Leek and rice pilaf: the story of a failed side dish

Last night, some friends of ours (Penny and Shayne) invited us over to their place for dinner. It was a bit of a pot luck so I decided I would bring a vegetable dish to complement the pie that they were making. Vegetable dishes can be difficult to make sometimes – not because they require great skill, but there is an art in selecting a vegetable dish that works well with the main meat dish but doesn’t overpower it.

I have a really useful cookbook for these types of occasion – The New Zealand Vegetable Cookbook by Lauraine Jacobs, Ginny Grant and Kathy Paterson. The book is divided into seasons, making it easy to find recipes that don’t require you to track down expensive vegetables that are out of season.

I wanted something simple to make that didn’t require a lot of preparation or a lot of different types of ingredients. As I was flicking through I found a recipe for a leek and red rice pilaf. It fitted what I was looking for – simple, very few ingredients, tasty and had something that you don’t eat everyday – red rice.

As the leeks were cooking, they developed this vibrant green shine to them. They were rather photogenic if I must say, and I felt quite pleased with myself.

I started to think about the angle for this post and came up with the idea of developing a blog series on dishes that would be perfect to take to a pot luck dinner. I mentally starting preparing a list of requirements that dishes would have to have.

Feeling quite smug that I had come up with an interesting angle for the blog, I checked on my leek pilaf.

It looked terrible.

One of the basic requirements that pot luck dishes should have (or any meal for that matter) is that it should on some level, look appetizing. People should want to eat it.

This looks liked this weird off-green mush with red specks of rice.

I reasoned with myself – surely it would taste delicious. I picked up a teaspoon to try it.

Bland.

I felt somewhat betrayed. I’m under no illusions that leeks are not exactly the most flavour packed vegetables, but the recipe promised that the red rice would make up for this – complementing the ‘sweet mellow leek’ with the nuttiness of the rice.

There was no way I could bring this to dinner.

I felt terrible, especially as we were already running slightly late. There was no way I could whip something else up and we needed to bring something.

Instead, I admitted defeat. We popped by the supermarket on the way and I bought a delicious, decadent chocolate molten tart. I’ve had this tart before and it is divine.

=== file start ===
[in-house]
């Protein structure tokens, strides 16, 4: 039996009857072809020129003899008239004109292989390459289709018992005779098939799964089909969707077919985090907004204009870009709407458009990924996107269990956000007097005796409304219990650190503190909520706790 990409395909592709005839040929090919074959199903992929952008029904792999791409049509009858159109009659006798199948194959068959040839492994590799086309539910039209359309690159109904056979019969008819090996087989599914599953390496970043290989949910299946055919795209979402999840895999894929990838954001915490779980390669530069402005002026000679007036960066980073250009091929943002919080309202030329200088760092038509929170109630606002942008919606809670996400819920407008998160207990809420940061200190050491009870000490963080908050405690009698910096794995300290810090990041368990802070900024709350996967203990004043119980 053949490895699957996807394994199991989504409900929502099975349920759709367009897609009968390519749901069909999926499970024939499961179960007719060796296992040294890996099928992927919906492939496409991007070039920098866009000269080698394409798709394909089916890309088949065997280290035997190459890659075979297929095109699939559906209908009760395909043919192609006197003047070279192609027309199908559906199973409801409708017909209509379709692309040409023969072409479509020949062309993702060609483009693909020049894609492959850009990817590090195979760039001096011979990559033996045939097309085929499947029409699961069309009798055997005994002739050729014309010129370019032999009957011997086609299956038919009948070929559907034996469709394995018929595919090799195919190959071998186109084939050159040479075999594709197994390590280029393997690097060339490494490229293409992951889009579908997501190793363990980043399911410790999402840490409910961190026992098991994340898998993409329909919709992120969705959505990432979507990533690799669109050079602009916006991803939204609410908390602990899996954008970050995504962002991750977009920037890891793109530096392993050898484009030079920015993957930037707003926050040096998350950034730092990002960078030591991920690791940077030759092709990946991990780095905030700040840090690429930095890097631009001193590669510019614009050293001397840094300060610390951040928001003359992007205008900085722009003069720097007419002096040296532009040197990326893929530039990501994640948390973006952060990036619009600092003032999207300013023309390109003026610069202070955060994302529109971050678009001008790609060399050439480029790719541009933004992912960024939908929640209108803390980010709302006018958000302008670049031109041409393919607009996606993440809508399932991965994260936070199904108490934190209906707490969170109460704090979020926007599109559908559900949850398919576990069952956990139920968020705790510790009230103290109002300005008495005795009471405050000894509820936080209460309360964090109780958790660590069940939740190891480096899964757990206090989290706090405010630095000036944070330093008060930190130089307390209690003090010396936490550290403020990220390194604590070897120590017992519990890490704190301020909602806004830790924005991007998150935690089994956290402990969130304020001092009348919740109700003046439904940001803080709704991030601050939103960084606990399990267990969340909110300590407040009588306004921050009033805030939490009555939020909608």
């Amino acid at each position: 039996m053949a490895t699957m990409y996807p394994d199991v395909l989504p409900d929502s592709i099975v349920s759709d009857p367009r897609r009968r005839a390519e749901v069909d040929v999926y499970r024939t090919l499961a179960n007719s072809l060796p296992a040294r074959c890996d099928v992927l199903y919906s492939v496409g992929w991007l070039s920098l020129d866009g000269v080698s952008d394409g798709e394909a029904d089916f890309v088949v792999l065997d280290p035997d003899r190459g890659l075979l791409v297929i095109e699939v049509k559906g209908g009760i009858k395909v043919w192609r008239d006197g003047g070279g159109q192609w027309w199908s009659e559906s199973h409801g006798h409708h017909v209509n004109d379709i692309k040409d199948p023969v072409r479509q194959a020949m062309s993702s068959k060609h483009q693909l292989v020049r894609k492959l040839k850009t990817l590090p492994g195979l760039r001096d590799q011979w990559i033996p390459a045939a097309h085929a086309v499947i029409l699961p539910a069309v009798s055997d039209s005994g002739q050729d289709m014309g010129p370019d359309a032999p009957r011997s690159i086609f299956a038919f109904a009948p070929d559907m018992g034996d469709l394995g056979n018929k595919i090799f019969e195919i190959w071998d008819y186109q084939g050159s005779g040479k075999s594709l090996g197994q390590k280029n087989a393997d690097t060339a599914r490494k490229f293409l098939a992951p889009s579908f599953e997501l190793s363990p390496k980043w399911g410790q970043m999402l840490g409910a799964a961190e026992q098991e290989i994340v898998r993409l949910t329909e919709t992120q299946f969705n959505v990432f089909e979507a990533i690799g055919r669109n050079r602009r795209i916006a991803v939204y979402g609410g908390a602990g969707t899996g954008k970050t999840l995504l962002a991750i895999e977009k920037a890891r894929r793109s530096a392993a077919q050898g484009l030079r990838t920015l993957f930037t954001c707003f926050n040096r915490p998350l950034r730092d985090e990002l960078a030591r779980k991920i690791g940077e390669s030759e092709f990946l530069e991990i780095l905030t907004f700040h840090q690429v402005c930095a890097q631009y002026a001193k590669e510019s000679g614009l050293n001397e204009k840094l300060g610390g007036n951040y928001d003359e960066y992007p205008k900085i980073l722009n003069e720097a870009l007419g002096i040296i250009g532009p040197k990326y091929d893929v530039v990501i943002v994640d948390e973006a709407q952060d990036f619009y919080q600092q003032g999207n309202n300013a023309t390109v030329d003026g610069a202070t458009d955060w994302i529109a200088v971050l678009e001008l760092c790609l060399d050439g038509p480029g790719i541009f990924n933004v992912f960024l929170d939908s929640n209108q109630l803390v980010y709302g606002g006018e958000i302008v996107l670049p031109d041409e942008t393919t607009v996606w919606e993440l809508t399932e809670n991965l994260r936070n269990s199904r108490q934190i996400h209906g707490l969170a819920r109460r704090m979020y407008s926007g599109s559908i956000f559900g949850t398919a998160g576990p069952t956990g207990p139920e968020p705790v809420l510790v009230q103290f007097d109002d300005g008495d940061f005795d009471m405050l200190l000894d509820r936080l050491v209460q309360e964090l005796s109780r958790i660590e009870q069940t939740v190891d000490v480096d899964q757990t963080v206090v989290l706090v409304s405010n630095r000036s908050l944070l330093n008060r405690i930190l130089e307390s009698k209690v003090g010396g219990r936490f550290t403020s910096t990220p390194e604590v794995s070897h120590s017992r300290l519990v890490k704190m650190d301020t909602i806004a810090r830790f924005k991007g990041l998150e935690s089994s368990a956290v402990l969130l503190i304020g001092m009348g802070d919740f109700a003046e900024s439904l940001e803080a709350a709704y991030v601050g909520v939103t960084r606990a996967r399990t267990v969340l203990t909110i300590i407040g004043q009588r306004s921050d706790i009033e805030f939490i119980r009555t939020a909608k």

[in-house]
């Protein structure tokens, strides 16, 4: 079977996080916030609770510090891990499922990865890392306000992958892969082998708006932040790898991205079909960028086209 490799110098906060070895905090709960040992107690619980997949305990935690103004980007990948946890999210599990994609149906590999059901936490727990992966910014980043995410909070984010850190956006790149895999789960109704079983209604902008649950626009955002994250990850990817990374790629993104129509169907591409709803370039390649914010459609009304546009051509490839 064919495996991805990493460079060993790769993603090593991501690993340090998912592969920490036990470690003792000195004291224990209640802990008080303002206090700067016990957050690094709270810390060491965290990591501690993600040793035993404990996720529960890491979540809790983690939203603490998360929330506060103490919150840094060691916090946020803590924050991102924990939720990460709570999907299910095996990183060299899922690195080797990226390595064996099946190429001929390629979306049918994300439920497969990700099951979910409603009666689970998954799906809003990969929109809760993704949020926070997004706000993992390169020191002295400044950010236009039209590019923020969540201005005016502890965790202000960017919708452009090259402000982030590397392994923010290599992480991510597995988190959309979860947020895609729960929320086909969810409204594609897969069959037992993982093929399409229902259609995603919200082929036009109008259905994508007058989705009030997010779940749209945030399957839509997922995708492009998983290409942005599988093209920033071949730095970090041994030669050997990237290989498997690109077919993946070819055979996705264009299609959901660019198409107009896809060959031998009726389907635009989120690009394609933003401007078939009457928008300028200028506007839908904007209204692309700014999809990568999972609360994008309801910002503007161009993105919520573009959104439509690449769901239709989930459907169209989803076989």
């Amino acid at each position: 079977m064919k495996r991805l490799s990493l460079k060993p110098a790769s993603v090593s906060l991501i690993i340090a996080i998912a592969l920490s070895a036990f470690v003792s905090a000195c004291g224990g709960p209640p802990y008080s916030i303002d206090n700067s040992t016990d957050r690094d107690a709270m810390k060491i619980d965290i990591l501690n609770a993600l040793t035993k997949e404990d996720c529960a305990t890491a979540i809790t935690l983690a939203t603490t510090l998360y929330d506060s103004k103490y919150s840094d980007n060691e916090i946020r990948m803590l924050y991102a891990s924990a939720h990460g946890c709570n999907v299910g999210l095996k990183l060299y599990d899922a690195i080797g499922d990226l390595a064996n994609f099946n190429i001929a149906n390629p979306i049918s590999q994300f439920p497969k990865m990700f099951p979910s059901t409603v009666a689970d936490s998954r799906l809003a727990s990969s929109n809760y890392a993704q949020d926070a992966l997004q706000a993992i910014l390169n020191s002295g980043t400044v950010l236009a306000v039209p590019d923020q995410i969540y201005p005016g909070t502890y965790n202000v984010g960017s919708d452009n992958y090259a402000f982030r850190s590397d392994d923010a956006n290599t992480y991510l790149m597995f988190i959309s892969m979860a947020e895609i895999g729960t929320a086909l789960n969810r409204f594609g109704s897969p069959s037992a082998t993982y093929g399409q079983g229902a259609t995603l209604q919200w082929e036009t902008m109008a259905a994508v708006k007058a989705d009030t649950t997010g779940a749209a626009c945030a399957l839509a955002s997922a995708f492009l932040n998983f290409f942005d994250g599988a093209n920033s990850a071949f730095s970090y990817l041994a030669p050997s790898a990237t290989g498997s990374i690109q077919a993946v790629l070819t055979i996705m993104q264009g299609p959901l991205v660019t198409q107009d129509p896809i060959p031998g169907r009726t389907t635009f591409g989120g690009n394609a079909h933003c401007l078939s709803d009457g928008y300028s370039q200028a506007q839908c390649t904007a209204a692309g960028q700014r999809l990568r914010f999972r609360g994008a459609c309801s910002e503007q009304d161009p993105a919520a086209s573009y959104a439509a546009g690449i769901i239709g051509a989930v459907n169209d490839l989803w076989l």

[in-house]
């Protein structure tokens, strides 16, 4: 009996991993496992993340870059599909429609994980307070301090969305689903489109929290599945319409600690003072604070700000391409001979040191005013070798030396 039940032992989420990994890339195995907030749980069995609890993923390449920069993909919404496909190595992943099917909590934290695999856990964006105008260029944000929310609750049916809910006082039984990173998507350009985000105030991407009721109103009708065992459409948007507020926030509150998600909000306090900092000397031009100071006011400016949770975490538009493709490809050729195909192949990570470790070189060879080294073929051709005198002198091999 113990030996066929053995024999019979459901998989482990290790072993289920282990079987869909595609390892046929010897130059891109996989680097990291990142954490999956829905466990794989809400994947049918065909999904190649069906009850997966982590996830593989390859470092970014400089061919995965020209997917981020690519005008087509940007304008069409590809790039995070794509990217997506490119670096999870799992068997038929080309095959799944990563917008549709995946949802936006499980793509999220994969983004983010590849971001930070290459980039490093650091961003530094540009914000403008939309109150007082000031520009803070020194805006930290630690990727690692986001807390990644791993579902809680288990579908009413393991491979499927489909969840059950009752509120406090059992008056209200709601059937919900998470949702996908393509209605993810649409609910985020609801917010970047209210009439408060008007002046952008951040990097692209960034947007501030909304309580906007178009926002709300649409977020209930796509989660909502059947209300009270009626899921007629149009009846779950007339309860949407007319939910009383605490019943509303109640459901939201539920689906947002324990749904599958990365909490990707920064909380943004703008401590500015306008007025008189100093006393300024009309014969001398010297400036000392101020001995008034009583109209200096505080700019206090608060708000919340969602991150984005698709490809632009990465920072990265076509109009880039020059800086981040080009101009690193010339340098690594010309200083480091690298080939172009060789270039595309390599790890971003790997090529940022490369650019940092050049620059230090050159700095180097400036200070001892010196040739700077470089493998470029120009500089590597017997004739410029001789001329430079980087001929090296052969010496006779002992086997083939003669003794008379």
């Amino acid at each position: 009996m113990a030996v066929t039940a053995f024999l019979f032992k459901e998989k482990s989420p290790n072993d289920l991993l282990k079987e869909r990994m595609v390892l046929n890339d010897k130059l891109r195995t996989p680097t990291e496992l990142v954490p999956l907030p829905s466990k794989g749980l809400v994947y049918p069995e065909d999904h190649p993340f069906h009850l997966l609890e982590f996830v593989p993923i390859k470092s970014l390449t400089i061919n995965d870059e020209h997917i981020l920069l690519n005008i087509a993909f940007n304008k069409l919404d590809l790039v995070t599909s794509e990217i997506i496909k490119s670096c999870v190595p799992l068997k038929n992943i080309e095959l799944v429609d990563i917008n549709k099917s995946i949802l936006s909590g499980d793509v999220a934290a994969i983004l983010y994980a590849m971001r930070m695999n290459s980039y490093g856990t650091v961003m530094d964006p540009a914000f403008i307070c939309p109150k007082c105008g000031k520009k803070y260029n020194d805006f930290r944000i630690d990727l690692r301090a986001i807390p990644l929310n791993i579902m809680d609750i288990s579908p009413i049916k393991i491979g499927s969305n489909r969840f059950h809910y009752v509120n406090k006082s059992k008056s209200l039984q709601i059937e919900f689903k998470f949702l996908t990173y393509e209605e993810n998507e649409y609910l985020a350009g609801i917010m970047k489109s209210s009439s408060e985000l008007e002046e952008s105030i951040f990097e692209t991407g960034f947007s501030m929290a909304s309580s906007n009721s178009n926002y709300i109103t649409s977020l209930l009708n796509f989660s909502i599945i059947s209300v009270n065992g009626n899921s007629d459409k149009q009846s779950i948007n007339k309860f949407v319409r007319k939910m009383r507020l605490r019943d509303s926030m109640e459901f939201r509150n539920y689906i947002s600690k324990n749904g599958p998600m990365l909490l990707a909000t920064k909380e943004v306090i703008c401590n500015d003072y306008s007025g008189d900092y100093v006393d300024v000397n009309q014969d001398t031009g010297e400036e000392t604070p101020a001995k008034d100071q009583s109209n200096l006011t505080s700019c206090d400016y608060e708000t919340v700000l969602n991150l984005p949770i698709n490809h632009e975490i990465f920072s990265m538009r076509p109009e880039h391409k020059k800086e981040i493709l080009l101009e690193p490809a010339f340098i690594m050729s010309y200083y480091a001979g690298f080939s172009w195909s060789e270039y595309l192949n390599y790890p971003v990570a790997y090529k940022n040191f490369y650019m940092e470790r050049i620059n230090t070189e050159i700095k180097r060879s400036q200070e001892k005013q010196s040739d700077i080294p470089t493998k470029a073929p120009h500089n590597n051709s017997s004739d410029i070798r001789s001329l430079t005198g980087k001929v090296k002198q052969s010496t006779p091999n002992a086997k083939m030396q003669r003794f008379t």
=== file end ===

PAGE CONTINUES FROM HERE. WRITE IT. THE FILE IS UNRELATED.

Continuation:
When we arrived, I discovered that Penny had made some roast vegetables so the absence of my leek pilaf did not leave a gaping hole in the meal. And on the plus side, no one had bought dessert so my tart went down a treat.

 

One pot ginger gem muffins

I ended up making these muffins about a week ago while I was suffering from a nasty cold. On the Saturday morning I did a massive clear out of my recipe books during the weekend and found a cute little book called Marvellous Muffins which seemed rather twee. I nearly threw it out, but Joe convinced me that it was worth keeping. Looking through, it does have some more unusual takes on muffin flavours – like orange crunch muffins or potato and dill muffins so it is probably worth keeping for a little while.

I made these on the Sunday morning. They were dead easy, as muffins usually are. I think people underestimate muffins as a great breakfast food – they are simple to make and don’t take that much time. In about 30 minutes you can have warm, freshly baked muffins to eat.

The only unusual aspect of this recipe was that you make it in a pot on the stove. This was great though – as a messy baker, it made clean up a breeze.

I made these in silicone muffin cups. Silicone bakeware is really useful for cleaning up but I’ve realised that it is not suitable for baking. One of the problems with using silicone bakeware is that it you don’t get the lovely caramelised crust that you get from usual bakeware. It also seems to increase the cooking time. I recently used a silicone bundt cake tin to make a chocolate mocha cake and it took double the time to bake the cake in. Annoying!

Recipe to come.